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One of the readings I recommended was Becca Wasser’s recent New York Times Magazine piece on women in professional wargaming. By my count, around 15% of the wargaming workshop participants were women, as were 30% of the conference wargaming presenters. That’s likely far better than it would have been a few years ago, but also indicative that there is a way to go.

Finally, thanks are due to the organizers. Everything ran very well—even the weather. It  is a shame there wasn’t an even larger contingent of Canadians present, since it was an excellent opportunity to network with NATO and other colleagues. It was also an opportunity to enlighten even more folks from the Department of National Defence and other government departments on the value of OR&A, including serious gaming.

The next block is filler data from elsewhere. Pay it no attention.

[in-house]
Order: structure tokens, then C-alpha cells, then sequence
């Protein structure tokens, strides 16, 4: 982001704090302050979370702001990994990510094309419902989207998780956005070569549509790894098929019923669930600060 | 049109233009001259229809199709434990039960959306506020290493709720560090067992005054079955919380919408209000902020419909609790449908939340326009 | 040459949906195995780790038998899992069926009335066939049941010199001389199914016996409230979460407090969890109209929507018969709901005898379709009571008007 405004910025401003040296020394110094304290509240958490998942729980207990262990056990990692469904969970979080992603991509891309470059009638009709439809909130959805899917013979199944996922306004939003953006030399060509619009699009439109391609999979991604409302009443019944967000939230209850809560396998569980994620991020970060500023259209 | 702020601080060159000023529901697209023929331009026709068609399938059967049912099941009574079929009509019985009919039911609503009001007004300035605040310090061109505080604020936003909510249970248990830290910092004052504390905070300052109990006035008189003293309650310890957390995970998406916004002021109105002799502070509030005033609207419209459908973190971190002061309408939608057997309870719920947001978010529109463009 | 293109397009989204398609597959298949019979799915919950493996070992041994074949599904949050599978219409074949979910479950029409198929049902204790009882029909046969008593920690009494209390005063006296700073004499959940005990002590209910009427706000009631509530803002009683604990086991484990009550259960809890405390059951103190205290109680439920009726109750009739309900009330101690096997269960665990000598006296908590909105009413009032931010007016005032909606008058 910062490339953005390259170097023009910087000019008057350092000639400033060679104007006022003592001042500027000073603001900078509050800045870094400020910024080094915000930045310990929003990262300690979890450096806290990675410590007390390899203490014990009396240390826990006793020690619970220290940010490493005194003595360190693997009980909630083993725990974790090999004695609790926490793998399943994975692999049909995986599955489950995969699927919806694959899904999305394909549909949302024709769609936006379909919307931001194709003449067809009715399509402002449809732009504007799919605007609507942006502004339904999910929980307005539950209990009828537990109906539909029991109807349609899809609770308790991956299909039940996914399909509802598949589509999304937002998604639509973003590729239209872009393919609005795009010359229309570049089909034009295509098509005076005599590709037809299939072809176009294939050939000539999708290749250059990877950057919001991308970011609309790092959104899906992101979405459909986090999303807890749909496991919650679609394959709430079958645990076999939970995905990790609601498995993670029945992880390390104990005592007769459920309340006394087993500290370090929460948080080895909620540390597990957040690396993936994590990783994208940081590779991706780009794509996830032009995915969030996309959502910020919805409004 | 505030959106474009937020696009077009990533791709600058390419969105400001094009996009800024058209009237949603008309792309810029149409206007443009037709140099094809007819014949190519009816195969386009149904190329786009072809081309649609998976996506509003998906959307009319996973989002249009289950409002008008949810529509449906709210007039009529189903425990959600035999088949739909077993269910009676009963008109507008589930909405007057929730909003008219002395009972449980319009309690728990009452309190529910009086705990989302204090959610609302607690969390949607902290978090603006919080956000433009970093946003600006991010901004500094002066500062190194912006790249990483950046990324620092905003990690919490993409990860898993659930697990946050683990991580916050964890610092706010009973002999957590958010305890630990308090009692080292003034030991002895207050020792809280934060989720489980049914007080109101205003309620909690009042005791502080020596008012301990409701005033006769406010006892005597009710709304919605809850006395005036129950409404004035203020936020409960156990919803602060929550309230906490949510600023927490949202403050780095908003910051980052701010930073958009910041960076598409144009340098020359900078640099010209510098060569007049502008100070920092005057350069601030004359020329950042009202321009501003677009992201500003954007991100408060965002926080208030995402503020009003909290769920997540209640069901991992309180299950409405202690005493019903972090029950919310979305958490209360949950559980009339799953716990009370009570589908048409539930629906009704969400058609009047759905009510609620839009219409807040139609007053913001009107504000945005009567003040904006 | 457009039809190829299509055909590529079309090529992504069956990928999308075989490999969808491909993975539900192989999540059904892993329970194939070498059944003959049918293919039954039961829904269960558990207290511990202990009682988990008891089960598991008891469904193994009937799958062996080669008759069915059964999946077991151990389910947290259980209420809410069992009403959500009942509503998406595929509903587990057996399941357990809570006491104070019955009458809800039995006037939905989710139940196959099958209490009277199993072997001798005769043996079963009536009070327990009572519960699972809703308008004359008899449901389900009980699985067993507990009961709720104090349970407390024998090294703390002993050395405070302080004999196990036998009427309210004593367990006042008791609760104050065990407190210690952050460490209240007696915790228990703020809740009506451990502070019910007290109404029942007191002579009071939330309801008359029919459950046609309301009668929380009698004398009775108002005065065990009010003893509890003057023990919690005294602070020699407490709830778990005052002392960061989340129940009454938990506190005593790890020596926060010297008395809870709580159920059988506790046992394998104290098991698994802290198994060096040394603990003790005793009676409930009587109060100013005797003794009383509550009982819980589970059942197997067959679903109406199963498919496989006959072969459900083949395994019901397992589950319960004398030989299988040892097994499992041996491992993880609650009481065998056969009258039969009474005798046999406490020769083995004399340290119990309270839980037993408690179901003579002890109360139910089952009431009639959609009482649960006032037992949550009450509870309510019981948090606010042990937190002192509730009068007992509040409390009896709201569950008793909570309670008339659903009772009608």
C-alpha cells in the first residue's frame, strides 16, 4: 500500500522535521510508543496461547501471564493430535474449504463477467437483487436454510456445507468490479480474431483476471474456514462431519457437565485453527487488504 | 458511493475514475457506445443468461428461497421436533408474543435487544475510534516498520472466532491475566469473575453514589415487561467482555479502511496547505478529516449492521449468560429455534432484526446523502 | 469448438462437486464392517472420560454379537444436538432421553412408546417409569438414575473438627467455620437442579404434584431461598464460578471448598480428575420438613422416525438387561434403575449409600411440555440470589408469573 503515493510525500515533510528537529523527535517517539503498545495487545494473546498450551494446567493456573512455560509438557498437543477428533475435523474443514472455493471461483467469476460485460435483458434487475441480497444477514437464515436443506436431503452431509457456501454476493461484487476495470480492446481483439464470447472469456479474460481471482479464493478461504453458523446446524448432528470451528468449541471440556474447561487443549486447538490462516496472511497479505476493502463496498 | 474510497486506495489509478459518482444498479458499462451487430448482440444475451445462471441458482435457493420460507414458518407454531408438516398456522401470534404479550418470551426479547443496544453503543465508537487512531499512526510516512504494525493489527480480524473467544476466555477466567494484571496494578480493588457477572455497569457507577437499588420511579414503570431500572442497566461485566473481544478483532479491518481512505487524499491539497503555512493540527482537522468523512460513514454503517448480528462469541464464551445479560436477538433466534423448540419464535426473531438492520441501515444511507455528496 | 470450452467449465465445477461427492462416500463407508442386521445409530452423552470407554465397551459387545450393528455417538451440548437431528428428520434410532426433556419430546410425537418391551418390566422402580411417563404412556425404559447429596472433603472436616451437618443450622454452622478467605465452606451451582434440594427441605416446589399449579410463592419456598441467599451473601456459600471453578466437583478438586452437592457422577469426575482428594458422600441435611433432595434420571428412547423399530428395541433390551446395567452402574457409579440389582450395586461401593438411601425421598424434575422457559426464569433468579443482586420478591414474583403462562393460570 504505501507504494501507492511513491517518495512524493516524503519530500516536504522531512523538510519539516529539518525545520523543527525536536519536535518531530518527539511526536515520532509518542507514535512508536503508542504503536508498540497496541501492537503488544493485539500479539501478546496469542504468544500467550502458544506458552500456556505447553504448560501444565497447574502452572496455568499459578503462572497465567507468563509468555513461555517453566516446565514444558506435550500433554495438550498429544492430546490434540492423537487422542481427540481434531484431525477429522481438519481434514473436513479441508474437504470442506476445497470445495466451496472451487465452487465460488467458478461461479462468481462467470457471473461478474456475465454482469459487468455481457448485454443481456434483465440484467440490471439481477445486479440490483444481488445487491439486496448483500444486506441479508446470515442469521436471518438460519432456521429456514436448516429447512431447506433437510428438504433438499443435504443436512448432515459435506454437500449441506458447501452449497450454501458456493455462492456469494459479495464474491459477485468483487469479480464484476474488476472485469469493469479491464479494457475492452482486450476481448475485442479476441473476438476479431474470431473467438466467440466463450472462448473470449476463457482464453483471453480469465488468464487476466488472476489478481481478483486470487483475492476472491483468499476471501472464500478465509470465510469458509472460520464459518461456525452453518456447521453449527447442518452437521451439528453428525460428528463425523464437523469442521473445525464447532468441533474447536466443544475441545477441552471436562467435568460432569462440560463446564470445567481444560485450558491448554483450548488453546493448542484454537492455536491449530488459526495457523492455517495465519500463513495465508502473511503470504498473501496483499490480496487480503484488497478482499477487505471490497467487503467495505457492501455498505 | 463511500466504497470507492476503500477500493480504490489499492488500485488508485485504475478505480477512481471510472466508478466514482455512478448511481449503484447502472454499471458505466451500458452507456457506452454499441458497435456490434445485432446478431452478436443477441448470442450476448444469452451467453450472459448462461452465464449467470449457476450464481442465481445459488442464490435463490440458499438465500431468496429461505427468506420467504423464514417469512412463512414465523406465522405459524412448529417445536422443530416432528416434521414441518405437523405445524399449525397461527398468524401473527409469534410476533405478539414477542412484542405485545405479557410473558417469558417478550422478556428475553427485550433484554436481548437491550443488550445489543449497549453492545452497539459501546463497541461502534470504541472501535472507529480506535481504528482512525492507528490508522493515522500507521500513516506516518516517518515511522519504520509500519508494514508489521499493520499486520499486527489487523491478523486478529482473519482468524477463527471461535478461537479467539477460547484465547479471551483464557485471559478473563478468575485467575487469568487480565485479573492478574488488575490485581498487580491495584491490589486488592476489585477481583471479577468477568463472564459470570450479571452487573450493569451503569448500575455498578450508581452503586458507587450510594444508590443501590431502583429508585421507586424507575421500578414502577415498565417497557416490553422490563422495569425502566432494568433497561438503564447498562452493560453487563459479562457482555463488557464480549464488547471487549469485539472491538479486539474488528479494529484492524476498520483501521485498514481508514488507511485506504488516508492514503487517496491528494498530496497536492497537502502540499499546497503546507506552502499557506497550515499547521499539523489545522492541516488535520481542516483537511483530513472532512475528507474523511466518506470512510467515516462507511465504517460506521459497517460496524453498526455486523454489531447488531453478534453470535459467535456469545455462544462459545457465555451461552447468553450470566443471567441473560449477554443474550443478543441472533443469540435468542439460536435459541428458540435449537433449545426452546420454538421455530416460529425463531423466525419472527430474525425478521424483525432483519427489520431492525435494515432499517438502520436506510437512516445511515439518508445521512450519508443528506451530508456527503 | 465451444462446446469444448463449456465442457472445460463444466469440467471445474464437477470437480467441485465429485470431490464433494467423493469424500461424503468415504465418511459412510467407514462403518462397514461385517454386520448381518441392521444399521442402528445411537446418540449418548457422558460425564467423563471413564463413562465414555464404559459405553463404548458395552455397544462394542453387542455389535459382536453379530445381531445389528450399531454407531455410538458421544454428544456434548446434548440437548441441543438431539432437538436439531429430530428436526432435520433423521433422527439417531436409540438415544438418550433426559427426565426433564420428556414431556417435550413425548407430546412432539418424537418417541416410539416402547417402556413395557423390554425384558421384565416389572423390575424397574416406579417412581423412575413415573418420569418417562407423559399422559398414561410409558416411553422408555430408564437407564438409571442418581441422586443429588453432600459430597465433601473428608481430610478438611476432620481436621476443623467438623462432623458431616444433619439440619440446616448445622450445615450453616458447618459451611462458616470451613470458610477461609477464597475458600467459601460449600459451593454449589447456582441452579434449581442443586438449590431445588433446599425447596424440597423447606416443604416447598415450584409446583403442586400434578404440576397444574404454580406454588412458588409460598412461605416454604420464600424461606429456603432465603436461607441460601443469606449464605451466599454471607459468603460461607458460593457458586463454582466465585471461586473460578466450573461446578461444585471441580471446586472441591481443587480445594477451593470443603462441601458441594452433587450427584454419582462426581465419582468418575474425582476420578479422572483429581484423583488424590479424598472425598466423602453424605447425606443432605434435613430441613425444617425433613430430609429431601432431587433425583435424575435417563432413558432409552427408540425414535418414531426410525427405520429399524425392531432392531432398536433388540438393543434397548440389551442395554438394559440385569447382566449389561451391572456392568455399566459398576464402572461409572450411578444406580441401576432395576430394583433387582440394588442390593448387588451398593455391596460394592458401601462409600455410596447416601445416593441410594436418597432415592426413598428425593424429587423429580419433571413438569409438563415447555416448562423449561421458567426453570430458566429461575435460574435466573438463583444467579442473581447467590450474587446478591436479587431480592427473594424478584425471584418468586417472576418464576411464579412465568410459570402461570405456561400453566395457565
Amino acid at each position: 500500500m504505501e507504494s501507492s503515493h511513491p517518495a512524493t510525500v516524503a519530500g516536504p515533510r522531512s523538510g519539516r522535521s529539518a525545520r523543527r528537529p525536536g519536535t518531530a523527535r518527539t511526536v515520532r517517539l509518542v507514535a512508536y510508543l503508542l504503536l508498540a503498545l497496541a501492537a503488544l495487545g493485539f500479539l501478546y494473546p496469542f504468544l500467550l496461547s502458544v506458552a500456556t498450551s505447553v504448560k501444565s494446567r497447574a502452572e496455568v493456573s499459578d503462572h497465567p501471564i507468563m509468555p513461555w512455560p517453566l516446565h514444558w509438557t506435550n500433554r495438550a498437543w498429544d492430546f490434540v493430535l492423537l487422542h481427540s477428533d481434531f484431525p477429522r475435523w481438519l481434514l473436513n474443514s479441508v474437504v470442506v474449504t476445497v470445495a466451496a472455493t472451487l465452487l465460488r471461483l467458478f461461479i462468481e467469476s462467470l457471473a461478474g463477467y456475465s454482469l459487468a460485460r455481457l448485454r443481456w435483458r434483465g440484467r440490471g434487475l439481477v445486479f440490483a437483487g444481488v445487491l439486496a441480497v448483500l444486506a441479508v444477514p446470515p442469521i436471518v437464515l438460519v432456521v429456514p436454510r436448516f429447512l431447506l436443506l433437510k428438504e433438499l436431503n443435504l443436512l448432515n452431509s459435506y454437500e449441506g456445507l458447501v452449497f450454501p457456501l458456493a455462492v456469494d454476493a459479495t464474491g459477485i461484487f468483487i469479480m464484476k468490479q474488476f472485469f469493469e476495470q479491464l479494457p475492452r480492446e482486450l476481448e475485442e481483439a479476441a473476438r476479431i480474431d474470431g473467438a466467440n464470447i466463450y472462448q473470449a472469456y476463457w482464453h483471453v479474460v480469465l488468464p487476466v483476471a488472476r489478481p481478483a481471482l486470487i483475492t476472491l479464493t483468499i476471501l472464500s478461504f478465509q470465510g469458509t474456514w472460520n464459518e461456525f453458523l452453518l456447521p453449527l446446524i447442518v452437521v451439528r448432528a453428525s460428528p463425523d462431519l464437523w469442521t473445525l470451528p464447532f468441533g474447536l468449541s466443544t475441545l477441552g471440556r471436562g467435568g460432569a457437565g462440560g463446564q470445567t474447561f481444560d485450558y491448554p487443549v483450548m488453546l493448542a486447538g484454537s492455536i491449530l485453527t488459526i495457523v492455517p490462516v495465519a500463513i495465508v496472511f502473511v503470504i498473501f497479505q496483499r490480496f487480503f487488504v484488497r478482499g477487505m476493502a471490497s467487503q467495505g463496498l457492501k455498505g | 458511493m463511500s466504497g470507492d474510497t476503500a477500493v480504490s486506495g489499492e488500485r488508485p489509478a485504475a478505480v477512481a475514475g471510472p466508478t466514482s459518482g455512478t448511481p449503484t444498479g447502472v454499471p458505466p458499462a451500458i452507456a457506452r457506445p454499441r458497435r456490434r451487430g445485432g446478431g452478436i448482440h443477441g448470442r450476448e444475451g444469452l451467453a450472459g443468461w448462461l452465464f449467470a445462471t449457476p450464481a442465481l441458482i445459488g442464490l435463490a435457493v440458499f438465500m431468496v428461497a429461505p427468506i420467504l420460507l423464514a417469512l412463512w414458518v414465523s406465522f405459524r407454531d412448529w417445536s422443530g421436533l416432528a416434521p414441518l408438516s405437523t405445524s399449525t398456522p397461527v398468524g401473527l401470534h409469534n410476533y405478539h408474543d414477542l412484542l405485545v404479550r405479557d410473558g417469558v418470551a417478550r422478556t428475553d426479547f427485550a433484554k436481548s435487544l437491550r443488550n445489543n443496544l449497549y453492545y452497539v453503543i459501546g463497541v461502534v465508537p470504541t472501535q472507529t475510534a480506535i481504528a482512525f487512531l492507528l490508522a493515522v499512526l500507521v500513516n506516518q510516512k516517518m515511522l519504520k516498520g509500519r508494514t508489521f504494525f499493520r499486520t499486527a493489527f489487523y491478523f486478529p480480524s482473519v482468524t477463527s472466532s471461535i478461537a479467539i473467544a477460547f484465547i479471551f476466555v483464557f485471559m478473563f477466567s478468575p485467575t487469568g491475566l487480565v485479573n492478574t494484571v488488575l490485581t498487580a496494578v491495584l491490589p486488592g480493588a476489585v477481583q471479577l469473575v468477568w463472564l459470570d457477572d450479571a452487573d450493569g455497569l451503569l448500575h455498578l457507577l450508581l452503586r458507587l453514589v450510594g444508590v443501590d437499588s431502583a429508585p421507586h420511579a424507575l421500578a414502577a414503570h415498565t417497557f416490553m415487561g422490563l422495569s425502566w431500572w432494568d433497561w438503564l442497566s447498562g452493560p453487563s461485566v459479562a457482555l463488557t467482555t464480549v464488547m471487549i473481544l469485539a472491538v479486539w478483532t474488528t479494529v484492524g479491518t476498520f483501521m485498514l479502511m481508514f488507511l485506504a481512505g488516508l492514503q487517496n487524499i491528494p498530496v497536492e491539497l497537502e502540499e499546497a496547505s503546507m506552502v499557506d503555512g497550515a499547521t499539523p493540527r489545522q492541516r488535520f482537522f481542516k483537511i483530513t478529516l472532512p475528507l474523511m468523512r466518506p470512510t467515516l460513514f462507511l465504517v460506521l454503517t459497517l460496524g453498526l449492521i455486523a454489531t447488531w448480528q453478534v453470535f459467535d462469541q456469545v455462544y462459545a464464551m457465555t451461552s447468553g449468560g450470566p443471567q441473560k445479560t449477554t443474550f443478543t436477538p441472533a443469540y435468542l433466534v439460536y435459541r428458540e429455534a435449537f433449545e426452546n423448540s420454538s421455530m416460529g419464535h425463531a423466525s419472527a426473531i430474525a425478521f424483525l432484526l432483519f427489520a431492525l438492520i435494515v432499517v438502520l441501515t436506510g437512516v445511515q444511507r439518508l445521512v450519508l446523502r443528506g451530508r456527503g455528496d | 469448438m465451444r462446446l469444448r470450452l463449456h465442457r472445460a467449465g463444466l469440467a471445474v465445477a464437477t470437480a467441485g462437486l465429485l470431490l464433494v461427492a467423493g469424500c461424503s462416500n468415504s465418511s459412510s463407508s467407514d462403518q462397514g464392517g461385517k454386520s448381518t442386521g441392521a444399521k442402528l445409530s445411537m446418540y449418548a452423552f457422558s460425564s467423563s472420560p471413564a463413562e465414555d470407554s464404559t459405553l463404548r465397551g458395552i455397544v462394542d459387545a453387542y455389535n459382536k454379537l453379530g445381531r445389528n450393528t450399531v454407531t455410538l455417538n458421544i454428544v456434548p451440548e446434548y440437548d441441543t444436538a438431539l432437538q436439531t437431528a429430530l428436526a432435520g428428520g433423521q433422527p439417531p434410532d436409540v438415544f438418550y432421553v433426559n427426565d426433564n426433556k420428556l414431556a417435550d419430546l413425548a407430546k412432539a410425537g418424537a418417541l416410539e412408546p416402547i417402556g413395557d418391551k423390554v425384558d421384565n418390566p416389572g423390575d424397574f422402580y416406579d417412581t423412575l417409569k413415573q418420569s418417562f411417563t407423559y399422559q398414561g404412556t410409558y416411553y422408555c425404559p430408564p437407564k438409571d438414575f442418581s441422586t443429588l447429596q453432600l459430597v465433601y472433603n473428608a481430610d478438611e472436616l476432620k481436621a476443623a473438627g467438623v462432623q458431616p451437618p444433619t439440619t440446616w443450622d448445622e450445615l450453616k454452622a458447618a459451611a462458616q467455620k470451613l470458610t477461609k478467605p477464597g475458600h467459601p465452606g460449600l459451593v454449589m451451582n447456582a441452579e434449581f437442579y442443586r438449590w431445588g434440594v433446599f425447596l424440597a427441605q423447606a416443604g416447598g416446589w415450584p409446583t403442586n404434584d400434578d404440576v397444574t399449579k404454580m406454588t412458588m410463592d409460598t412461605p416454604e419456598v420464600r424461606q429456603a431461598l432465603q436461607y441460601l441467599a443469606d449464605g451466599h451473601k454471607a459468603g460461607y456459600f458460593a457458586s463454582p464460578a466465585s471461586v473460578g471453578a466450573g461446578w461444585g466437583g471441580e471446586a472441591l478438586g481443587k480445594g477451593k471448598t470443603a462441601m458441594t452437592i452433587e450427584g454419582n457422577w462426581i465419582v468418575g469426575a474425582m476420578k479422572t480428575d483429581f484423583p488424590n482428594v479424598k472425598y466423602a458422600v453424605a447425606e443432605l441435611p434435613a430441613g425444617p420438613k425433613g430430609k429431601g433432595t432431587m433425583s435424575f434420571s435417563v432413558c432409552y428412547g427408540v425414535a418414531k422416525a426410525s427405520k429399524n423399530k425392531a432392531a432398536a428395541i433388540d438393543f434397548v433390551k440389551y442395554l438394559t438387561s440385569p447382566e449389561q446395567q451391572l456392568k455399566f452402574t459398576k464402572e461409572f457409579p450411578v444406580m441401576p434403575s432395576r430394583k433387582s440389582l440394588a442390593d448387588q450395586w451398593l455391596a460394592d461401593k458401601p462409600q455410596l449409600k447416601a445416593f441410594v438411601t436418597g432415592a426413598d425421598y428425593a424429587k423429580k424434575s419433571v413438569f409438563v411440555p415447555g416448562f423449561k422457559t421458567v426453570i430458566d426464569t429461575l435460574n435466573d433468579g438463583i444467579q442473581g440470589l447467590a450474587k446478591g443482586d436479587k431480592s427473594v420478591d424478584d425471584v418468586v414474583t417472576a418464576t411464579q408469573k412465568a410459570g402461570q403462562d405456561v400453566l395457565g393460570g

The conference proceedings will eventually be made available through NATO STO. 

Dstl wargaming “show and tell”

Dstl is being sent to Coventry!


To be more specific, the Defence Science and Technology Laboratory (Dstl) is seeking potential new suppliers to help influence future wargame development. A free “Show and Tell” event is planned with their partners at The Manufacturing Technology Centre in Coventry on 7 November .

Wargames can be used to explore tactical, operational and strategic issues across the business, security, emergency services, humanitarian and military sectors. Wargames encourage players to: think innovatively and creatively in a safe to fail environment; identify emerging issues; test hypotheses; assess alternate options and highlight the potential consequences of choices.